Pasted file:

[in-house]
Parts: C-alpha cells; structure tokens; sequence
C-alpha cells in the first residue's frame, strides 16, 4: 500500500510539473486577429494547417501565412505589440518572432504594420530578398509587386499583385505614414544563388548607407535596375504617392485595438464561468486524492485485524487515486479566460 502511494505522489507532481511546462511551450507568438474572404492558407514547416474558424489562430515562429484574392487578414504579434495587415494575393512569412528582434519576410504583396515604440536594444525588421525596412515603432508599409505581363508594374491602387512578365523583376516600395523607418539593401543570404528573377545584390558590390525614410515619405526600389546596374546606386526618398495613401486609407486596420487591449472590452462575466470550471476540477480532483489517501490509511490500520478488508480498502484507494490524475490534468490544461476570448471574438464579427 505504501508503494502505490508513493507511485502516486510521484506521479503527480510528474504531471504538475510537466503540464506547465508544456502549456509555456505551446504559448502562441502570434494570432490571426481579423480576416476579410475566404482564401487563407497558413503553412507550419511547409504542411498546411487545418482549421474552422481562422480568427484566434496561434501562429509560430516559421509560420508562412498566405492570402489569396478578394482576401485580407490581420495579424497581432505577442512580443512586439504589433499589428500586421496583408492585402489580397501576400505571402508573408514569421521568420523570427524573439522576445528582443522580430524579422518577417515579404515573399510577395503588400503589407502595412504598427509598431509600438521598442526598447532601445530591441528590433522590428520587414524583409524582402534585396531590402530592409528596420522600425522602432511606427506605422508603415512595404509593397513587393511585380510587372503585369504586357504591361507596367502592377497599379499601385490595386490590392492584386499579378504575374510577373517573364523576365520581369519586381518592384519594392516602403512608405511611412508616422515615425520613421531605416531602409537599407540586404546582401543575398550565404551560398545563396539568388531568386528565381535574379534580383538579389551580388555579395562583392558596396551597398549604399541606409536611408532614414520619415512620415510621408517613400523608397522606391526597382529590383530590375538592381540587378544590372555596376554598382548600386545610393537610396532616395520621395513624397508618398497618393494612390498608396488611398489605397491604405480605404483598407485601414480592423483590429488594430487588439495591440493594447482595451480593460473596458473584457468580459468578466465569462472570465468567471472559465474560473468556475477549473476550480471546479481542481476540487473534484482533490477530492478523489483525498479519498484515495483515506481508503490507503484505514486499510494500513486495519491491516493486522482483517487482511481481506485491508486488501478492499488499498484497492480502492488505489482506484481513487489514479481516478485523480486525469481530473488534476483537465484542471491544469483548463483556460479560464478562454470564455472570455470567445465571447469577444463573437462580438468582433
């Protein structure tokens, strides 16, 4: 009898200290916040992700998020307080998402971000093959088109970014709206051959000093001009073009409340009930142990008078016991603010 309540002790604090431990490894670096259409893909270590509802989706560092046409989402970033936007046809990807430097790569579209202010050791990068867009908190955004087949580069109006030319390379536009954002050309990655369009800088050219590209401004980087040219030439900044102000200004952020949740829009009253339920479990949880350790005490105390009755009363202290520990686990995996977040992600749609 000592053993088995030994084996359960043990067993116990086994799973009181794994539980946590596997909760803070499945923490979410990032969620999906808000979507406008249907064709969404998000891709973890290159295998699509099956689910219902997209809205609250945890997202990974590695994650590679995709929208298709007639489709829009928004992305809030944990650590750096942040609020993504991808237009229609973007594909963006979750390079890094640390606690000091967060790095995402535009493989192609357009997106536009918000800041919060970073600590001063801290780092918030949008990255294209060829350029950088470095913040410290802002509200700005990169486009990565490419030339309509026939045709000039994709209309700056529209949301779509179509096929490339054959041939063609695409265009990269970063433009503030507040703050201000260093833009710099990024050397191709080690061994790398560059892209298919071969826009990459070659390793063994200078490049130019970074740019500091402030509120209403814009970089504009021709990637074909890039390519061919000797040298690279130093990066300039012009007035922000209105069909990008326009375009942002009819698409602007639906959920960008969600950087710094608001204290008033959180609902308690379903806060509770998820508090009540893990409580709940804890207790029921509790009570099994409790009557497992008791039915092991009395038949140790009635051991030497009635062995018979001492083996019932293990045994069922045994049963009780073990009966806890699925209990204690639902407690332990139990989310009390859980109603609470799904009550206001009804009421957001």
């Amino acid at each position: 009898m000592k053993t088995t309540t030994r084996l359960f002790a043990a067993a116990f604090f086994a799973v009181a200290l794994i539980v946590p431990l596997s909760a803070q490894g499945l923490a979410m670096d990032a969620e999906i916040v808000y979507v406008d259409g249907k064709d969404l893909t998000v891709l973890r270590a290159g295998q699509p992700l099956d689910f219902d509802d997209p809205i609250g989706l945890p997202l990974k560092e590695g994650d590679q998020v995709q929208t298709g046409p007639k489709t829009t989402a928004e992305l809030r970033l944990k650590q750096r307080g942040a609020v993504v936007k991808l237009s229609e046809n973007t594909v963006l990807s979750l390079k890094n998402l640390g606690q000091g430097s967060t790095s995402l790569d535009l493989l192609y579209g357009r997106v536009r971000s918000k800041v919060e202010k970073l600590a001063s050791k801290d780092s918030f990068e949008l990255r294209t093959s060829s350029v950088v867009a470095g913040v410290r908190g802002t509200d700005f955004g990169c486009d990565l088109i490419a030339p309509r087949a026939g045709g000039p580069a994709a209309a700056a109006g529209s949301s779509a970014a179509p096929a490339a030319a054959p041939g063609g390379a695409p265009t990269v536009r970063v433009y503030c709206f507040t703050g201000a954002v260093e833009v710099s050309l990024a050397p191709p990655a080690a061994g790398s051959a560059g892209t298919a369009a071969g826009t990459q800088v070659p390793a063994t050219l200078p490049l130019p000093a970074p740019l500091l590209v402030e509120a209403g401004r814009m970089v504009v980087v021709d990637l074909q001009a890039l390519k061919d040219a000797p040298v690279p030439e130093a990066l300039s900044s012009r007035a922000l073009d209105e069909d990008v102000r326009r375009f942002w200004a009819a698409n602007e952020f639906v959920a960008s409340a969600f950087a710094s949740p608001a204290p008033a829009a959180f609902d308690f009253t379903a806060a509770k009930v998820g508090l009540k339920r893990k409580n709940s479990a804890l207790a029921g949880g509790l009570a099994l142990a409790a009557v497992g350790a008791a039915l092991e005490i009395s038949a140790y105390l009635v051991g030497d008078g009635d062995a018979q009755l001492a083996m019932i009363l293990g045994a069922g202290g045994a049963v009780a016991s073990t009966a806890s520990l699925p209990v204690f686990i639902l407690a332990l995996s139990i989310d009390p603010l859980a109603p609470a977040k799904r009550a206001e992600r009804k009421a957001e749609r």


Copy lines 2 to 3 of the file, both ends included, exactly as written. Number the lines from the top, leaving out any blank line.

Parts: C-alpha cells; structure tokens; sequence
C-alpha cells in the first residue's frame, strides 16, 4: 500500500510539473486577429494547417501565412505589440518572432504594420530578398509587386499583385505614414544563388548607407535596375504617392485595438464561468486524492485485524487515486479566460 502511494505522489507532481511546462511551450507568438474572404492558407514547416474558424489562430515562429484574392487578414504579434495587415494575393512569412528582434519576410504583396515604440536594444525588421525596412515603432508599409505581363508594374491602387512578365523583376516600395523607418539593401543570404528573377545584390558590390525614410515619405526600389546596374546606386526618398495613401486609407486596420487591449472590452462575466470550471476540477480532483489517501490509511490500520478488508480498502484507494490524475490534468490544461476570448471574438464579427 505504501508503494502505490508513493507511485502516486510521484506521479503527480510528474504531471504538475510537466503540464506547465508544456502549456509555456505551446504559448502562441502570434494570432490571426481579423480576416476579410475566404482564401487563407497558413503553412507550419511547409504542411498546411487545418482549421474552422481562422480568427484566434496561434501562429509560430516559421509560420508562412498566405492570402489569396478578394482576401485580407490581420495579424497581432505577442512580443512586439504589433499589428500586421496583408492585402489580397501576400505571402508573408514569421521568420523570427524573439522576445528582443522580430524579422518577417515579404515573399510577395503588400503589407502595412504598427509598431509600438521598442526598447532601445530591441528590433522590428520587414524583409524582402534585396531590402530592409528596420522600425522602432511606427506605422508603415512595404509593397513587393511585380510587372503585369504586357504591361507596367502592377497599379499601385490595386490590392492584386499579378504575374510577373517573364523576365520581369519586381518592384519594392516602403512608405511611412508616422515615425520613421531605416531602409537599407540586404546582401543575398550565404551560398545563396539568388531568386528565381535574379534580383538579389551580388555579395562583392558596396551597398549604399541606409536611408532614414520619415512620415510621408517613400523608397522606391526597382529590383530590375538592381540587378544590372555596376554598382548600386545610393537610396532616395520621395513624397508618398497618393494612390498608396488611398489605397491604405480605404483598407485601414480592423483590429488594430487588439495591440493594447482595451480593460473596458473584457468580459468578466465569462472570465468567471472559465474560473468556475477549473476550480471546479481542481476540487473534484482533490477530492478523489483525498479519498484515495483515506481508503490507503484505514486499510494500513486495519491491516493486522482483517487482511481481506485491508486488501478492499488499498484497492480502492488505489482506484481513487489514479481516478485523480486525469481530473488534476483537465484542471491544469483548463483556460479560464478562454470564455472570455470567445465571447469577444463573437462580438468582433